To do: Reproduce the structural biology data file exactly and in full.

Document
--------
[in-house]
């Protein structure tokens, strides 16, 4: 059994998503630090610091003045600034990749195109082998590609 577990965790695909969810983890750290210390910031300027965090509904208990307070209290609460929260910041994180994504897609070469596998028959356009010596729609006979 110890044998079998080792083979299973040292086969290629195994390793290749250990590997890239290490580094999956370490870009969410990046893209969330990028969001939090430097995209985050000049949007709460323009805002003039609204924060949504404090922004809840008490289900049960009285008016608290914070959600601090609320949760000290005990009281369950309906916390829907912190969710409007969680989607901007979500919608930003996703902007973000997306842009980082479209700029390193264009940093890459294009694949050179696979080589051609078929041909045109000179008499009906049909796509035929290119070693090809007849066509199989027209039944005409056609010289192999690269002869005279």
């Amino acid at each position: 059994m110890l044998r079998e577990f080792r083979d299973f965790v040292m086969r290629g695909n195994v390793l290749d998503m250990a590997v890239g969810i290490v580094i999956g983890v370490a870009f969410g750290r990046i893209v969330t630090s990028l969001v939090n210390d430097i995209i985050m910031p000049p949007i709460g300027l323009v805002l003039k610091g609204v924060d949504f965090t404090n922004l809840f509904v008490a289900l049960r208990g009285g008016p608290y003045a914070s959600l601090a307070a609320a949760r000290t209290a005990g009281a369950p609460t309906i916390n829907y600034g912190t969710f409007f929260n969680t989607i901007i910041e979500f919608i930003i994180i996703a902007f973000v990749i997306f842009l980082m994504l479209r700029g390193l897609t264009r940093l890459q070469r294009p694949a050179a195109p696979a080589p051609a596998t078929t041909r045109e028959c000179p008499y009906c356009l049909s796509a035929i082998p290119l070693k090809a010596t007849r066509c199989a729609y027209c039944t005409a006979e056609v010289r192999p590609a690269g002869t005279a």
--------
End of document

[in-house]
């Protein structure tokens, strides 16, 4: 059994998503630090610091003045600034990749195109082998590609 577990965790695909969810983890750290210390910031300027965090509904208990307070209290609460929260910041994180994504897609070469596998028959356009010596729609006979 110890044998079998080792083979299973040292086969290629195994390793290749250990590997890239290490580094999956370490870009969410990046893209969330990028969001939090430097995209985050000049949007709460323009805002003039609204924060949504404090922004809840008490289900049960009285008016608290914070959600601090609320949760000290005990009281369950309906916390829907912190969710409007969680989607901007979500919608930003996703902007973000997306842009980082479209700029390193264009940093890459294009694949050179696979080589051609078929041909045109000179008499009906049909796509035929290119070693090809007849066509199989027209039944005409056609010289192999690269002869005279």
């Amino acid at each position: 059994m110890l044998r079998e577990f080792r083979d299973f965790v040292m086969r290629g695909n195994v390793l290749d998503m250990a590997v890239g969810i290490v580094i999956g983890v370490a870009f969410g750290r990046i893209v969330t630090s990028l969001v939090n210390d430097i995209i985050m910031p000049p949007i709460g300027l323009v805002l003039k610091g609204v924060d949504f965090t404090n922004l809840f509904v008490a289900l049960r208990g009285g008016p608290y003045a914070s959600l601090a307070a609320a949760r000290t209290a005990g009281a369950p609460t309906i916390n829907y600034g912190t969710f409007f929260n969680t989607i901007i910041e979500f919608i930003i994180i996703a902007f973000v990749i997306f842009l980082m994504l479209r700029g390193l897609t264009r940093l890459q070469r294009p694949a050179a195109p696979a080589p051609a596998t078929t041909r045109e028959c000179p008499y009906c356009l049909s796509a035929i082998p290119l070693k090809a010596t007849r066509c199989a729609y027209c039944t005409a006979e056609v010289r192999p590609a690269g002869t005279a």